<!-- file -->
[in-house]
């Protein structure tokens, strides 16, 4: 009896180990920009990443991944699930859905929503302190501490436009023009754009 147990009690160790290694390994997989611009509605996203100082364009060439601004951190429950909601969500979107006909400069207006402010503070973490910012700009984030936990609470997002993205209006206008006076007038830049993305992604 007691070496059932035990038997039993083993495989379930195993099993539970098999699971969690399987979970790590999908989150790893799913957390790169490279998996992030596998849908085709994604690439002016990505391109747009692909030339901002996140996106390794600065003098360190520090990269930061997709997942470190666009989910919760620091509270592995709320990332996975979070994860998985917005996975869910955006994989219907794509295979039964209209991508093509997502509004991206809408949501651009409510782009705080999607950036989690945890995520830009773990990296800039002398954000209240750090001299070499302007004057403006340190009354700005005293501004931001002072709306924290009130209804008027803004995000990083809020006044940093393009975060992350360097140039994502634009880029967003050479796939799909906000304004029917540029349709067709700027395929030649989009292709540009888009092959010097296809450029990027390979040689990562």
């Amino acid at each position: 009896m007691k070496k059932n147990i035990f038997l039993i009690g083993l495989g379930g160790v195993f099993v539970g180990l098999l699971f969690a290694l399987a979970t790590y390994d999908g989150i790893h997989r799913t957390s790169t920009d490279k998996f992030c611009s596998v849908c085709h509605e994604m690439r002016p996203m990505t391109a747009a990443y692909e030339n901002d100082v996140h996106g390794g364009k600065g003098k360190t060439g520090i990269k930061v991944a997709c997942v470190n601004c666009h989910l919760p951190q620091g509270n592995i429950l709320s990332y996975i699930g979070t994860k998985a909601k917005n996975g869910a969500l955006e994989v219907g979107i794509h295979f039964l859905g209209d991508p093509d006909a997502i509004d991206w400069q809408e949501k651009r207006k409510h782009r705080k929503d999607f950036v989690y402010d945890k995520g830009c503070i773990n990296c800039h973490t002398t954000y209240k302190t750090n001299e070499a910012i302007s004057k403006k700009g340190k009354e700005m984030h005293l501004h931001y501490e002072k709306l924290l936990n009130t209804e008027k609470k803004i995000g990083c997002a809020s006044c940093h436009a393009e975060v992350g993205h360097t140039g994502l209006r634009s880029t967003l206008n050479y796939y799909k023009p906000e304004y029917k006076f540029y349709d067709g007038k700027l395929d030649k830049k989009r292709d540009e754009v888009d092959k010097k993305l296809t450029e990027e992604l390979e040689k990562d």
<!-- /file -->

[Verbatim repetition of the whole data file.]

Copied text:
[in-house]
């Protein structure tokens, strides 16, 4: 009896180990920009990443991944699930859905929503302190501490436009023009754009 147990009690160790290694390994997989611009509605996203100082364009060439601004951190429950909601969500979107006909400069207006402010503070973490910012700009984030936990609470997002993205209006206008006076007038830049993305992604 007691070496059932035990038997039993083993495989379930195993099993539970098999699971969690399987979970790590999908989150790893799913957390790169490279998996992030596998849908085709994604690439002016990505391109747009692909030339901002996140996106390794600065003098360190520090990269930061997709997942470190666009989910919760620091509270592995709320990332996975979070994860998985917005996975869910955006994989219907794509295979039964209209991508093509997502509004991206809408949501651009409510782009705080999607950036989690945890995520830009773990990296800039002398954000209240750090001299070499302007004057403006340190009354700005005293501004931001002072709306924290009130209804008027803004995000990083809020006044940093393009975060992350360097140039994502634009880029967003050479796939799909906000304004029917540029349709067709700027395929030649989009292709540009888009092959010097296809450029990027390979040689990562």
């Amino acid at each position: 009896m007691k070496k059932n147990i035990f038997l039993i009690g083993l495989g379930g160790v195993f099993v539970g180990l098999l699971f969690a290694l399987a979970t790590y390994d999908g989150i790893h997989r799913t957390s790169t920009d490279k998996f992030c611009s596998v849908c085709h509605e994604m690439r002016p996203m990505t391109a747009a990443y692909e030339n901002d100082v996140h996106g390794g364009k600065g003098k360190t060439g520090i990269k930061v991944a997709c997942v470190n601004c666009h989910l919760p951190q620091g509270n592995i429950l709320s990332y996975i699930g979070t994860k998985a909601k917005n996975g869910a969500l955006e994989v219907g979107i794509h295979f039964l859905g209209d991508p093509d006909a997502i509004d991206w400069q809408e949501k651009r207006k409510h782009r705080k929503d999607f950036v989690y402010d945890k995520g830009c503070i773990n990296c800039h973490t002398t954000y209240k302190t750090n001299e070499a910012i302007s004057k403006k700009g340190k009354e700005m984030h005293l501004h931001y501490e002072k709306l924290l936990n009130t209804e008027k609470k803004i995000g990083c997002a809020s006044c940093h436009a393009e975060v992350g993205h360097t140039g994502l209006r634009s880029t967003l206008n050479y796939y799909k023009p906000e304004y029917k006076f540029y349709d067709g007038k700027l395929d030649k830049k989009r292709d540009e754009v888009d092959k010097k993305l296809t450029e990027e992604l390979e040689k990562d």